(ix) do in relation to a translation or an adaptation of the work, any of the acts specified in relation to the work in sub-paragraphs (I) to (vii) of this paragraph;

 

Copyright in a sound recording shall be exclusive right to control in Nigeria-

(a) the direct or indirect reproduction, broadcasting or communication to the public of the whole or a substantial part of the recording either in its original form or in any form recognisably derived from the original;

(b) the distribution to the public for commercial purposes of copies of the work by way of rental, lease, hire, loan or similar arrangement.

 

WHO OWNS THE COPYRIGHT?

  1. Usually, the author or composer of the work;
  2. If Person X commissions Person Y to author the work (Y not being X’s employee or apprentice), or if Y makes it in the course of his employment, copyright belongs to Y, unless the contract between X and Y states otherwise.
  3. If the work is made in the course of employment in an organisation that issues newspapers, magazines or other periodicals, copyright belongs to the company, unless contract says otherwise.

 

WHO IS THE AUTHOR OF A MUSICAL WORK?

Musical Work usually comprises the Musical Composition and Sound Recording.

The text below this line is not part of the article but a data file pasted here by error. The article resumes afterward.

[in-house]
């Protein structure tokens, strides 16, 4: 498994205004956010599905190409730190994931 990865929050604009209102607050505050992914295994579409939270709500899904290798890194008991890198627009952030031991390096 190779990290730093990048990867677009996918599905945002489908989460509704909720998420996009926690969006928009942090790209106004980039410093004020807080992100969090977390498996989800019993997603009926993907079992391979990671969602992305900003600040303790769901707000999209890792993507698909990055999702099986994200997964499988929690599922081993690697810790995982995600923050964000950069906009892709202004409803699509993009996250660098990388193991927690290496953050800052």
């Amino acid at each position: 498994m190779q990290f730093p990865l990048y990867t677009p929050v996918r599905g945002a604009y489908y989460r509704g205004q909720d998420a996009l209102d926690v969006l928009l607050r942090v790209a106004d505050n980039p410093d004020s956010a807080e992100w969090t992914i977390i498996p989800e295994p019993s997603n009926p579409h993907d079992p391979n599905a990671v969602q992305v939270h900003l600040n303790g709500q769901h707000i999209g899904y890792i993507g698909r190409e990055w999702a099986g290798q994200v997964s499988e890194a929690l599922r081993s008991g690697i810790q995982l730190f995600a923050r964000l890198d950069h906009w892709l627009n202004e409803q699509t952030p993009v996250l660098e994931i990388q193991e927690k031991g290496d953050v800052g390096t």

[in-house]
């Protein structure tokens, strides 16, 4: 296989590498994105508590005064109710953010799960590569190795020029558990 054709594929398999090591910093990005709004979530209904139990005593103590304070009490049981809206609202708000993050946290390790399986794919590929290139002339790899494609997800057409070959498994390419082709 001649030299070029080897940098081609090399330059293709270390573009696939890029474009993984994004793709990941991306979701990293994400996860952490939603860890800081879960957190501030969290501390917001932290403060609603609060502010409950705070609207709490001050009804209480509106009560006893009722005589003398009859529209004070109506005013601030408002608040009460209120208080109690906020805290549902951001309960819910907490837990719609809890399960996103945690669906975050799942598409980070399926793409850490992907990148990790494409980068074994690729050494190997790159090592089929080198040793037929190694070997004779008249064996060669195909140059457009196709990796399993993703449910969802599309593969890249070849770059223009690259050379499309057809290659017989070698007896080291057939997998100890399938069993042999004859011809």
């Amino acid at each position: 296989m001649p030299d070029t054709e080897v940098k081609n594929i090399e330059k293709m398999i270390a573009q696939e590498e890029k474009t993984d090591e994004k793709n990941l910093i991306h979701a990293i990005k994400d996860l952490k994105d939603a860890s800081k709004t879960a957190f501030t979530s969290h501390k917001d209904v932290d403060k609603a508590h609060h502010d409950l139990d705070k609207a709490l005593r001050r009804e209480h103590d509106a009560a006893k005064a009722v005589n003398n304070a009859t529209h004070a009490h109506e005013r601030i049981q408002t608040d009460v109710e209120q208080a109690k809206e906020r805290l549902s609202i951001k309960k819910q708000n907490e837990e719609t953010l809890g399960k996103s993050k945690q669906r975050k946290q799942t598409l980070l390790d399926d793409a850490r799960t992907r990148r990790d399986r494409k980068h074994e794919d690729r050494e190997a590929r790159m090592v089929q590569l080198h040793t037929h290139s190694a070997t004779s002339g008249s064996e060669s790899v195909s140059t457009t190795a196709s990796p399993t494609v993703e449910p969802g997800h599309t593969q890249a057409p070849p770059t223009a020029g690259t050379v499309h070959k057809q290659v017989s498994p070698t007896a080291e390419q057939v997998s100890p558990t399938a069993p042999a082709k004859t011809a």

Musical Composition consists of the music as written, as well as any accompanying words (lyrics). The sound recording, on the other hand, results from the fixation of a series of musical, spoken, or other sounds into a tangible medium that can be played back.

The author of the composition is the writer and/or the lyricist. Author of the sound recording is the composer(s) or the sound engineer, or both. However, it’s possible for the contract between the composer and the sound engineer to state who owns the copyright.

WHAT IS COPYRIGHT INFRINGMENT?

Copyright is infringed by any person who without the licence or authorisation of the owner of the copyright-

(a) does, or cause any other person to do an act, the doing of which is controlled by copyright;

(b) imports into Nigeria, otherwise than for his private or domestic use, any article in respect of which copyright is infringed under paragraph (a) of this subsection;

(c) exhibits in public any article in respect of which copyright is infringed under paragraph (a) of this subsection;